In the Blink of an Eye, a Hunt for Oil Threatens Pristine Alaska

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Ms. Murkowski told reporters within hours of Mr. Trump’s victory that she would renew the push for legislation. That set in motion a furious effort to win congressional approval and position the Interior Department to carry a plan forward.

A flight from Alaska’s central Arctic coast to Fairbanks is a straight shot. But when Mr. Zinke and Ms. Murkowski flew the route in May last year, just a few months into the Interior secretary’s tenure, the pilot made a wide detour to the east.

Below them was the vast 1002 Area, extending between the Brooks Range and the Beaufort Sea, still off limits to oil and gas exploration but now within their political sights.

A few days later in Anchorage, Ms. Murkowski introduced Mr. Zinke at an oil and gas conference. “The only path for energy dominance is a path through the great state of Alaska,” Mr. Zinke told the group.

Seven months later, Congress voted to open the coastal plain to exploration.

Getting approval in the Republican-dominated House of Representatives was not an issue. But in the Senate, Ms. Murkowski needed a bill that could survive a likely filibuster. The solution was to characterize oil exploration as a revenue raiser — with a target of $1 billion for the Treasury over 10 years — and insert it into Mr. Trump’s tax overhaul legislation.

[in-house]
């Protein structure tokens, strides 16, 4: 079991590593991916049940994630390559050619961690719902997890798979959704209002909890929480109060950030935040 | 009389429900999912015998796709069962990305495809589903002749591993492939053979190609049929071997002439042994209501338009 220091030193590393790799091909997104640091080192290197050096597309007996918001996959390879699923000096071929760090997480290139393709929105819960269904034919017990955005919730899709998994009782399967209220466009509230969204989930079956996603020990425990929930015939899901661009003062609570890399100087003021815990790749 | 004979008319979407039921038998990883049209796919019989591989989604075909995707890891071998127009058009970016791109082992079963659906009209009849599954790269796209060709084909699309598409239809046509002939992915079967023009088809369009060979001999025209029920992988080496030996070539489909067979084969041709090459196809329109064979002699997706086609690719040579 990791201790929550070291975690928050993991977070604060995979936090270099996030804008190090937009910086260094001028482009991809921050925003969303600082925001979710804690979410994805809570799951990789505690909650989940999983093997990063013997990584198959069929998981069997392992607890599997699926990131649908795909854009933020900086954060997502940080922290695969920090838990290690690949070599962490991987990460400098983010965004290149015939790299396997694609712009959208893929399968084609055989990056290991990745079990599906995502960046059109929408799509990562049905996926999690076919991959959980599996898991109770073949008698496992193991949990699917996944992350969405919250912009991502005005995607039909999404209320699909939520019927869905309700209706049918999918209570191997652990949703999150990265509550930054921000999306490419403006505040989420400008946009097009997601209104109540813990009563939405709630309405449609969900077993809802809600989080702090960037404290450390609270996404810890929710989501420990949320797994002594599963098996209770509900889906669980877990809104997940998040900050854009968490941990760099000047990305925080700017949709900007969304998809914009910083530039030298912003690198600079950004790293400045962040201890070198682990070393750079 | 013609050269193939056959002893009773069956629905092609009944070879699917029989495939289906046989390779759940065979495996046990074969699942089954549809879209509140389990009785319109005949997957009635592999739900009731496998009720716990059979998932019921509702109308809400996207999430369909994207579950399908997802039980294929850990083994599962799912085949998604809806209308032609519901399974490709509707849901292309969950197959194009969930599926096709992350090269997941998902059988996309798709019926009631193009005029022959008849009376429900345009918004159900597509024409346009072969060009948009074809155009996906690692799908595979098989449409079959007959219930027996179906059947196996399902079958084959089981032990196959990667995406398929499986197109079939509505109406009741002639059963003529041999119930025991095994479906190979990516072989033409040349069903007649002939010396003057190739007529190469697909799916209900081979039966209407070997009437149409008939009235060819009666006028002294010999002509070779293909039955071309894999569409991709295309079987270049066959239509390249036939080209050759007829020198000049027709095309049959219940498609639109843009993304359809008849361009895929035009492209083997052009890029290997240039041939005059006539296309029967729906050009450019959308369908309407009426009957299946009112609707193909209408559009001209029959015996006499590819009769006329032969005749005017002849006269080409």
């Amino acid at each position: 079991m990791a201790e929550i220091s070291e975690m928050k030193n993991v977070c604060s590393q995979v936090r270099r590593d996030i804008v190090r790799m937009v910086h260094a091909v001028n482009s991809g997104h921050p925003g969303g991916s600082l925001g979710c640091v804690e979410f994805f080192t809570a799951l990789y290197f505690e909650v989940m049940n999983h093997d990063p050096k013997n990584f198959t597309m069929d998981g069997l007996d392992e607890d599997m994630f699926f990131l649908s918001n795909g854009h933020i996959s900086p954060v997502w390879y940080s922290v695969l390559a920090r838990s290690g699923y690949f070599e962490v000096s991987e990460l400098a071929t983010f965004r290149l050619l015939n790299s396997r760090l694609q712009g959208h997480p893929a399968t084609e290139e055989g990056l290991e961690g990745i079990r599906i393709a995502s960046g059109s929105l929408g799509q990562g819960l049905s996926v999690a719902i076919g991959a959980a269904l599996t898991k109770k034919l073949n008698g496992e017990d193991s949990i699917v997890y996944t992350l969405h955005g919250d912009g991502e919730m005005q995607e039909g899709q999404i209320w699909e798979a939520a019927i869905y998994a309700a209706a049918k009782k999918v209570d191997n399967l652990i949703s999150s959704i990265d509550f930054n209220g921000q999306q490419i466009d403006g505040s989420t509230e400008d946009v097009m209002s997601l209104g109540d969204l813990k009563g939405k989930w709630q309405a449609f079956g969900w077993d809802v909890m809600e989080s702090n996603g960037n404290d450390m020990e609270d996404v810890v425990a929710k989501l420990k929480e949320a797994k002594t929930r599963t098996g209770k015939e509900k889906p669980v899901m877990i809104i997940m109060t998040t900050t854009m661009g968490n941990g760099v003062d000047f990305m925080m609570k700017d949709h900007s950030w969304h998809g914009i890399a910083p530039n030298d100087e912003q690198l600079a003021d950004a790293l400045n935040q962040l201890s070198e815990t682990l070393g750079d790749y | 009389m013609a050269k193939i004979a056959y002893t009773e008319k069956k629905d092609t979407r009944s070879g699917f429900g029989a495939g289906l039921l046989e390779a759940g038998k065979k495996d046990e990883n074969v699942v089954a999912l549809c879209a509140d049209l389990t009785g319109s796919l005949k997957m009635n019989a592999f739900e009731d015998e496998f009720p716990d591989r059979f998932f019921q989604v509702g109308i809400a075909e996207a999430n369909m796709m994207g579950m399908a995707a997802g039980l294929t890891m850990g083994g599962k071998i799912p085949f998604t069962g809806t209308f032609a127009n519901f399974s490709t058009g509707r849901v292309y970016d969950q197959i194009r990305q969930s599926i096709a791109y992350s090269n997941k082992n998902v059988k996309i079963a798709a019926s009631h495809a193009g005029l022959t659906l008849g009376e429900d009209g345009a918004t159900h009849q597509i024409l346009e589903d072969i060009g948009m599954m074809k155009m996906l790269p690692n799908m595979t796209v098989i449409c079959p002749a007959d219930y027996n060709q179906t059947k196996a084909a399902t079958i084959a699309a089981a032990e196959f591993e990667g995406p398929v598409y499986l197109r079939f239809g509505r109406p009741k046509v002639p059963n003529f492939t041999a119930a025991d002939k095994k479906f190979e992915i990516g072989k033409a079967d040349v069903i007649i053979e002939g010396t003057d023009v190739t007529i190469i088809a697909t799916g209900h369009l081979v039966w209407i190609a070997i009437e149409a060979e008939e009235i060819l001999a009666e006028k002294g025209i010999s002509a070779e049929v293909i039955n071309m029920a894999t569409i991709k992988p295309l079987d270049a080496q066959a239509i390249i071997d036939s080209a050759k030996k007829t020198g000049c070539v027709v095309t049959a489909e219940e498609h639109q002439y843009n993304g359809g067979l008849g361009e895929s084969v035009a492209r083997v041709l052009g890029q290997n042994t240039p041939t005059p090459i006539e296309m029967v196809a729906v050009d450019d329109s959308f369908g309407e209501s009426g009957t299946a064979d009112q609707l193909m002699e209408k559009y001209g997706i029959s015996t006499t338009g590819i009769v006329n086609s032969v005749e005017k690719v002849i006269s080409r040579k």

The oil provision authorized two lease sales of drilling rights for at least 400,000 acres each, directing the “Secretary of Interior, acting through the Bureau of Land Management,” to oversee the development. The innocuous-sounding bureaucratic language was intended to fast-track the effort by marginalizing skeptics in another Interior agency, the Fish and Wildlife Service.

At a hearing, current and former Alaska politicians spoke in favor of opening the refuge, as did representatives of two Native corporations, including A.S.R.C. Several A.S.R.C. executives stayed in Washington to press for the measure, part of a push that saw the corporation’s lobbying expenditures nearly double to $590,000 in 2017 from $320,000 the previous year, according to the Center for Responsive Politics, a nonpartisan group.

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